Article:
In the northwest corner of Georgia you can explore a true engineering marvel: the Western & Atlantic Railroad Tunnel.

 "They began in late June of 1848, two crews, Irish immigrants working from each end of the mountain," explains tour guide, David Thomas. "And they meet on October 31, 1849. And very amazing to me, when the two crews meet they are only off by a fourth of an inch."

Completed in 1850, the W&A Tunnel was the first major railroad tunnel south of the Mason-Dixon Line and the first through the Appalachian Mountains. The tunnel allowed trade between the Atlantic Ocean and the Tennessee River.

Today you can take a guided tour to see some of the original drill marks made during the construction of the tunnel and see where the Civil War's "Great Locomotive Chase" came through in 1862.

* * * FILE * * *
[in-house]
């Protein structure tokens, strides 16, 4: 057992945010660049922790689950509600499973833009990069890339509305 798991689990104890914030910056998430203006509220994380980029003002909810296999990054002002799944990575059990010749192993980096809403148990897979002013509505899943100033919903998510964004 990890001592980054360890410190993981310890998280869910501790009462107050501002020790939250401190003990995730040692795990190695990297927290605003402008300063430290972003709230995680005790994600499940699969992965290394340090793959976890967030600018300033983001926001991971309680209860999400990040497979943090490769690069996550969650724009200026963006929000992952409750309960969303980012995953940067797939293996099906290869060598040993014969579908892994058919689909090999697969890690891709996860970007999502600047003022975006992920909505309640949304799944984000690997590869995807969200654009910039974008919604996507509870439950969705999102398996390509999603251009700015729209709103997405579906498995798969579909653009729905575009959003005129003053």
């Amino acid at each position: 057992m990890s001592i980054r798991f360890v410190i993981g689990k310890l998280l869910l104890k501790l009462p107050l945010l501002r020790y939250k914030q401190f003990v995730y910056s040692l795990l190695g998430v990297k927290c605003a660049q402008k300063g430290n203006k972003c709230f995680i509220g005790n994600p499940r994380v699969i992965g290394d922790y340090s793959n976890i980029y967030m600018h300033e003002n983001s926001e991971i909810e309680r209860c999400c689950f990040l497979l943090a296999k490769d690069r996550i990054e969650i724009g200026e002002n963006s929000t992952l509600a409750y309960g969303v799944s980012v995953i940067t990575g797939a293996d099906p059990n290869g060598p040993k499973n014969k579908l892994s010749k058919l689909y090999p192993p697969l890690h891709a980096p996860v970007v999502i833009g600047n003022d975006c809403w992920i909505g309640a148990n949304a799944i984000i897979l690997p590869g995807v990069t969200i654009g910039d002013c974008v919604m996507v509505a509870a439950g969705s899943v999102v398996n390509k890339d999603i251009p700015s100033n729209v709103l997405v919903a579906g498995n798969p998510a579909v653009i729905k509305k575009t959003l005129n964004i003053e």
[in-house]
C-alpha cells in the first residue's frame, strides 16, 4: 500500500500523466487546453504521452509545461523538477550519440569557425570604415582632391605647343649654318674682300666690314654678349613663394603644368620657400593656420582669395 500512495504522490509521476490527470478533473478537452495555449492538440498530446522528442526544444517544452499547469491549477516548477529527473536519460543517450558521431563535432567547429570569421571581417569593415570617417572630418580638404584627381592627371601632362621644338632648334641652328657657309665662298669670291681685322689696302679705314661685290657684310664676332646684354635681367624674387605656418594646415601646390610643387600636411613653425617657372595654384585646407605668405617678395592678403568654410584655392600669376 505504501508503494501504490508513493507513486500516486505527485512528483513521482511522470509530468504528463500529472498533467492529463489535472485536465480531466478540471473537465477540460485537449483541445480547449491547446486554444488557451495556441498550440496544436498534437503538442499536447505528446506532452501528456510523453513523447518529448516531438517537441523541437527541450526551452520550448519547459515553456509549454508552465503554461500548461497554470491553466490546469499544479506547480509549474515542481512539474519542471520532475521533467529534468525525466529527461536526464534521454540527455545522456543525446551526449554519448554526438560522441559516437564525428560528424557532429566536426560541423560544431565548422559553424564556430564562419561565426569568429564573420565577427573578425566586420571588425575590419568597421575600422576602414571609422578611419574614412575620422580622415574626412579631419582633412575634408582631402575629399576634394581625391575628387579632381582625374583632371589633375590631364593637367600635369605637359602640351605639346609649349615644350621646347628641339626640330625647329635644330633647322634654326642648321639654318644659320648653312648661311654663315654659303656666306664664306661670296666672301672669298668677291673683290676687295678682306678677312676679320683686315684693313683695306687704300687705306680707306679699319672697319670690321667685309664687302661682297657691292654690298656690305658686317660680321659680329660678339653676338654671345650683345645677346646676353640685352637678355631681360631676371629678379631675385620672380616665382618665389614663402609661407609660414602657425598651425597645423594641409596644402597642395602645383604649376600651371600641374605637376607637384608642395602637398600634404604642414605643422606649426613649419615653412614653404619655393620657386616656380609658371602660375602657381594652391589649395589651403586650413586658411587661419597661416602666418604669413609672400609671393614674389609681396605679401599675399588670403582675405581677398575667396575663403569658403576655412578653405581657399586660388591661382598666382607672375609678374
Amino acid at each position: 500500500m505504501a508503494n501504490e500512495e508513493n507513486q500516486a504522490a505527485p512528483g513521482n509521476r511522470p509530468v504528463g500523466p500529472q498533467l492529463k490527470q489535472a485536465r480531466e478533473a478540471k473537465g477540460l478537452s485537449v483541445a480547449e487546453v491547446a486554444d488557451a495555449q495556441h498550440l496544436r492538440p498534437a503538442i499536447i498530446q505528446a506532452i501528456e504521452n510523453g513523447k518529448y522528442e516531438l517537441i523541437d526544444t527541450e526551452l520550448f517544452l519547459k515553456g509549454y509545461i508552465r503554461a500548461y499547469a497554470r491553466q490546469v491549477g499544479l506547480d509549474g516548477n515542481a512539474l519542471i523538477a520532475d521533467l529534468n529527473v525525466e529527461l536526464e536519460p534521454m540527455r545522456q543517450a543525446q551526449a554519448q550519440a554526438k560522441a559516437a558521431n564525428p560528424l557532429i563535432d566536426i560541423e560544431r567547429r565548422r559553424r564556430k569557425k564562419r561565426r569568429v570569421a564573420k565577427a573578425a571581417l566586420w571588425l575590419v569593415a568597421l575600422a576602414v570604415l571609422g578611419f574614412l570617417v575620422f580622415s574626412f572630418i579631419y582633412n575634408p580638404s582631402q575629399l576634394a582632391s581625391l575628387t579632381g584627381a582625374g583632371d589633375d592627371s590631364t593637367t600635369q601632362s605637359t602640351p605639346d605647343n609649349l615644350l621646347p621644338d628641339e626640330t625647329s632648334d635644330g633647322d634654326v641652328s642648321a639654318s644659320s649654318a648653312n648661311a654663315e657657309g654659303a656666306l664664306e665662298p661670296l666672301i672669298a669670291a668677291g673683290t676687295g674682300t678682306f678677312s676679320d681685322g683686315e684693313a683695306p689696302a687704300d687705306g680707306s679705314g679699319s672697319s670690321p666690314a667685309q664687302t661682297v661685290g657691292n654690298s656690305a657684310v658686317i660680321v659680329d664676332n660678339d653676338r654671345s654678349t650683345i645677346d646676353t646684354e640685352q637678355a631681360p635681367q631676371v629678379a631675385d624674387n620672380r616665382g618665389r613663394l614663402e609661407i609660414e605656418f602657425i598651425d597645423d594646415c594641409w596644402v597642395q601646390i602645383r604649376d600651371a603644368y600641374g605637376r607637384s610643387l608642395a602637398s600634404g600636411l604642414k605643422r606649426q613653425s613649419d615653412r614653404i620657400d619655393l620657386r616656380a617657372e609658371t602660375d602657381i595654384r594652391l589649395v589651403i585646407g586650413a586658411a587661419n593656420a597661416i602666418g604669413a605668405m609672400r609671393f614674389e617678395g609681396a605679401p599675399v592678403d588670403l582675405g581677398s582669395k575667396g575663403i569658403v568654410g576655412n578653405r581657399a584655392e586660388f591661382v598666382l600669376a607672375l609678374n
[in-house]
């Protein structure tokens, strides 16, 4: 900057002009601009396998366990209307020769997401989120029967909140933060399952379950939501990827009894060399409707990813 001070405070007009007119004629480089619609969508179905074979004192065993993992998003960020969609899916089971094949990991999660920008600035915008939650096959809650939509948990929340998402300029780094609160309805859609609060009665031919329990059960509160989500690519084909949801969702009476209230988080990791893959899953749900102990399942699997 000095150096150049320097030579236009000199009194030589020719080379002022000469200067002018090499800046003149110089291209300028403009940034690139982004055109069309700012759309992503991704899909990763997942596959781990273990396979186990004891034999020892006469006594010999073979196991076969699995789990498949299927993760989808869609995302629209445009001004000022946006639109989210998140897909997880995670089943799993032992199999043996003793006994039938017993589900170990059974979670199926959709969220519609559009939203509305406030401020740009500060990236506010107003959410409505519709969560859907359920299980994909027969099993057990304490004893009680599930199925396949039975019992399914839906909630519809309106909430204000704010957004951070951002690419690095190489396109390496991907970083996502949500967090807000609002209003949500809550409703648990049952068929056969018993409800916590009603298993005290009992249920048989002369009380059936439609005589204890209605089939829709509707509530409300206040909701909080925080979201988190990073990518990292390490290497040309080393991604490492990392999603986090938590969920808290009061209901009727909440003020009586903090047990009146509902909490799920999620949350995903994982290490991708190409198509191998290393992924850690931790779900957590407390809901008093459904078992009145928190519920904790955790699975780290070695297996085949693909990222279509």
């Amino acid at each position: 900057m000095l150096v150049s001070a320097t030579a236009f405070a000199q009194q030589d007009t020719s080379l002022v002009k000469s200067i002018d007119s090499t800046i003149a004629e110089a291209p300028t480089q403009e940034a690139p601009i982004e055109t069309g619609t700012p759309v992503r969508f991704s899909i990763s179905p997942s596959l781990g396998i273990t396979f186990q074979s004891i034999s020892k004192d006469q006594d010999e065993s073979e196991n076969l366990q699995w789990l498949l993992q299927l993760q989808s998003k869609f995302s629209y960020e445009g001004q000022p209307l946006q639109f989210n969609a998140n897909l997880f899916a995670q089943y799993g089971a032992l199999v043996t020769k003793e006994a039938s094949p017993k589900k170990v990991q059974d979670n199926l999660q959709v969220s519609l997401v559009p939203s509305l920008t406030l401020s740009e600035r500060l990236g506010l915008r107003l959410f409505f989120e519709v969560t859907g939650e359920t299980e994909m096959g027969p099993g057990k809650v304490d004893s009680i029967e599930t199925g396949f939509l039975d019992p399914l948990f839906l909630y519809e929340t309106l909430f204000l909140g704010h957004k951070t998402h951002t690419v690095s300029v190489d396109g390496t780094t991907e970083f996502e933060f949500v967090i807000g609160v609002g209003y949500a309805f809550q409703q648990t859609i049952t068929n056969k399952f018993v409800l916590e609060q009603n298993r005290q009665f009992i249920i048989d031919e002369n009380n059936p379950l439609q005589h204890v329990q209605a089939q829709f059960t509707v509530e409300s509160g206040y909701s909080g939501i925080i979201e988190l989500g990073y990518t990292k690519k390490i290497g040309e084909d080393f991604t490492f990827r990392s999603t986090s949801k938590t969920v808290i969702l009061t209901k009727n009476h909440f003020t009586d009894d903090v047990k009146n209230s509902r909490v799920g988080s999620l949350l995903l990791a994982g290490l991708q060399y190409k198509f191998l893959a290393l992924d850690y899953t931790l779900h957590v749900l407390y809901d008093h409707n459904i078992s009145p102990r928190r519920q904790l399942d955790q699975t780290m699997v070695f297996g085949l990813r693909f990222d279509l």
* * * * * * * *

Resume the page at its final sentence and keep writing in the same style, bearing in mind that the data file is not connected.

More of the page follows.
You can walk in the footsteps of Union and Confederate soldiers as you step into the historic Clisby Austin House which was used as a Confederate field hospital in 1862-1863 and as a headquarters for Union General William T. Sherman in May of 1864 as he planned his famous Atlanta Campaign.

As the demand for more railways grew, so did the trains themselves and by 1926, so many train cars were getting stuck in the tunnel that the decision was made to build a larger parallel tunnel through the mountain, ending the use of the W&A tunnel in 1928. The tunnel was re-opened to the public in 2000, just in time for its 150th anniversary.

For more information about times, tours and prices, visit their website at www.civilwarrailroadtunnel.com.